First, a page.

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Is there something you have always wanted to know about language? We might have an answer! On this page we answer questions about various aspects of language asked by people outside of the language researcher community.

Is it unavoidable that regularly using a foreign language will influence our native language?

Most people who try to learn a second language, or who interact with non-native speakers notice that the way non-native speakers speak their second language is influenced by their native language. They are likely to have a foreign accent, and they might use inappropriate words or an incorrect grammatical structure, because those words or that structure are used that way in their native language. A lesser known yet common phenomenon is the influence of a foreign language we learn on our native language.


People who start using a foreign language regularly (for example, after moving to a different country) often find themselves struggling to recall words when using their native language. Other common influences are the borrowing of words or collocations (two or more words that often go together). For example, Dutch non-native English speakers might insert English words, for which there is no literal translation, such as native, into a Dutch conversation. Or they may find themselves using a literal translation of the collocation ‘taking a picture’ while speaking in their native language, even if their native language does not use the verb take to express this action. Studies from the past couple of decades show that people show such an influence at all linguistic levels - as described above, they may borrow words or expressions from their second language, but they might also borrow grammatical structures or develop a non-native accent in their own native language.

In general, research has shown that all the languages we speak are always co-activated. This means that when a Dutch person speaks German, not only his German but also his Dutch, as well as any other language that person speaks, are automatically activated at the same time. This co-activation likely promotes cross-linguistic influence.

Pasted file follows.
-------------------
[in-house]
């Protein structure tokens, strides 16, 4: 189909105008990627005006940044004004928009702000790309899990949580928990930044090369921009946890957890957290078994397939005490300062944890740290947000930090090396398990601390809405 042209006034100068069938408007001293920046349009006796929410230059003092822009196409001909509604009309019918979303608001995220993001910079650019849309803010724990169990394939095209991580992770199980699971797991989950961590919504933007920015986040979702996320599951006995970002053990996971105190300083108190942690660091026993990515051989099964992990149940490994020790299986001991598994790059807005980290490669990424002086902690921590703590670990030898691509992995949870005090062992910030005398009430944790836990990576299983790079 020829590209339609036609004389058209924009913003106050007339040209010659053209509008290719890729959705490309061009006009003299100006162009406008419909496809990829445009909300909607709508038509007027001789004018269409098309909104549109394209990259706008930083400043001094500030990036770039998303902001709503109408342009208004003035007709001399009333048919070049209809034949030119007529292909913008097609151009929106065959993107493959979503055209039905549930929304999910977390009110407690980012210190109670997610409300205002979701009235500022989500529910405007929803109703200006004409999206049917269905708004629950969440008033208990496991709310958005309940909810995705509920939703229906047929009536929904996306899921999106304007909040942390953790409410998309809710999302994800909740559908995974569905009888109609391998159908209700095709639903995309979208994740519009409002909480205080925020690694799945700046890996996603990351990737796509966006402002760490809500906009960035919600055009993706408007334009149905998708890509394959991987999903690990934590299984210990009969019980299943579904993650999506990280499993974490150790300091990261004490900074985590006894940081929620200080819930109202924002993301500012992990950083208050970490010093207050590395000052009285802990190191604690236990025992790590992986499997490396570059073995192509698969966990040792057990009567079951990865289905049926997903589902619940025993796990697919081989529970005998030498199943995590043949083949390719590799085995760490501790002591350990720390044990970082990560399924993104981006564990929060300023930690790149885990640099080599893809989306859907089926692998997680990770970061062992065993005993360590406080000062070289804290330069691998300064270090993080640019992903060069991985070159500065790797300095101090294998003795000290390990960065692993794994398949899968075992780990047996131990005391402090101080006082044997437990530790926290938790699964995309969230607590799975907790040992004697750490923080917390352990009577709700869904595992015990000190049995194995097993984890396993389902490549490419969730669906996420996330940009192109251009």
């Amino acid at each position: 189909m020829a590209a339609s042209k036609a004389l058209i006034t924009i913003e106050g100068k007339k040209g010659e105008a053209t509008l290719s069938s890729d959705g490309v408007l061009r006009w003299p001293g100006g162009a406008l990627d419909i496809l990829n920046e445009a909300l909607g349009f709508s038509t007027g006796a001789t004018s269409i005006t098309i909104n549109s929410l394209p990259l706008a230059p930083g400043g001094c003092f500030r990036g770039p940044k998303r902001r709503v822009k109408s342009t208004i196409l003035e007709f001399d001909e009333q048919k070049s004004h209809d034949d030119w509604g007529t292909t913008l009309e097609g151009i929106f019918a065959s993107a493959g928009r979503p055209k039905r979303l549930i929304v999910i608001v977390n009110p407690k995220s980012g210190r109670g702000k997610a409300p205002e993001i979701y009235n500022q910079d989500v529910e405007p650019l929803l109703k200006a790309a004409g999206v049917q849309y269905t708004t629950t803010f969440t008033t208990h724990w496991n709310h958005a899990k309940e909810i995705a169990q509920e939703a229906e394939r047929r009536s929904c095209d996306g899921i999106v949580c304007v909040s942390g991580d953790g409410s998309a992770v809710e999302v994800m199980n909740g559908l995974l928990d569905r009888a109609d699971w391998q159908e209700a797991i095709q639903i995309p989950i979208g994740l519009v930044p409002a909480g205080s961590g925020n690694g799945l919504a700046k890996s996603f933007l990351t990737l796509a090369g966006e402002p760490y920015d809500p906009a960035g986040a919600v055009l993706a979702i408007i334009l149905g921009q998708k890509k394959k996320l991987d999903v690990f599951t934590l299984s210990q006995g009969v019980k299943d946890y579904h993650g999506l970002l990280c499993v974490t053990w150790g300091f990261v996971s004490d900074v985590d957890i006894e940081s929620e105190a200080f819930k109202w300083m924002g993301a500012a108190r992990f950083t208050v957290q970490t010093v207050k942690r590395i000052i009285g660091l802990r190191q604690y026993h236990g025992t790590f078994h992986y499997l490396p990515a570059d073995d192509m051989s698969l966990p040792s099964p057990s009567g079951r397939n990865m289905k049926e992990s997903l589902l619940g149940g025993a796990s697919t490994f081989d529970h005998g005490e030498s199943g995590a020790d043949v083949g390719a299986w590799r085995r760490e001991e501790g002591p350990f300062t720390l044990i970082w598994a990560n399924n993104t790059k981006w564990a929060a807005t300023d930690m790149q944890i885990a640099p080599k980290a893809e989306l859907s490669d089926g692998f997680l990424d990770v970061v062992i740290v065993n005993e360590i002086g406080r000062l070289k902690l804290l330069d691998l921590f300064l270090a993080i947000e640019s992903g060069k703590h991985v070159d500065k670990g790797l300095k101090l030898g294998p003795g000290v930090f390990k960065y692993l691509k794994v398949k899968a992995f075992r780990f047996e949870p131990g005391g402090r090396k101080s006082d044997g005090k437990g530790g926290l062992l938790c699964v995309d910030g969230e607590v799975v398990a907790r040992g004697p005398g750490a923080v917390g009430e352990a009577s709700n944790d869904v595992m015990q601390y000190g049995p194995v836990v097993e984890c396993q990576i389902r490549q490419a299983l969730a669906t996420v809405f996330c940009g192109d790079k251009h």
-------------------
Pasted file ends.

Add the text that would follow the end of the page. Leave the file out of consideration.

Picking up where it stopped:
So will learning a foreign language necessarily influence one's native language at all linguistic levels? To a degree, but there are large individual differences. The influence is larger the more dominant the use of the foreign language is, and in particular if it is regularly used with native speakers of that language (as when moving to a foreign country). The influence also increases with time, so immigrants, for example, are likely to show more influence after 20 years abroad than after 2, although there is also a burst of influence in the initial period of using a foreign language regularly. Some studies also suggest that differences among people in certain cognitive abilities, like the ability to suppress irrelevant information, affect the magnitude of the influence of the second language on the native language. It is important to note though that some of these influences are relatively minor, and might not even be detectable in ordinary communication.

By Shiri Lev-Ari and Hans Rutger Bosker

Further reading:

Cook, V. (Ed.). (2003). Effects of the second language on the first. Clevedon: Multilingual Matters.

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The Max Planck Institute for Psycholinguistics is an institute of the German Max Planck Society. Our mission is to undertake basic research into the psychological,social and biological foundations of language. The goal is to understand how our minds and brains process language, how language interacts with other aspects of mind, and how we can learn languages of quite different types.

The institute is situated on the campus of the Radboud University. We participate in the Donders Institute for Brain, Cognition and Behaviour, and have particularly close ties to that institute's Centre for Cognitive Neuroimaging. We also participate in the Centre for Language Studies. A joint graduate school, the IMPRS in Language Sciences, links the Donders Institute, the CLS and the MPI.


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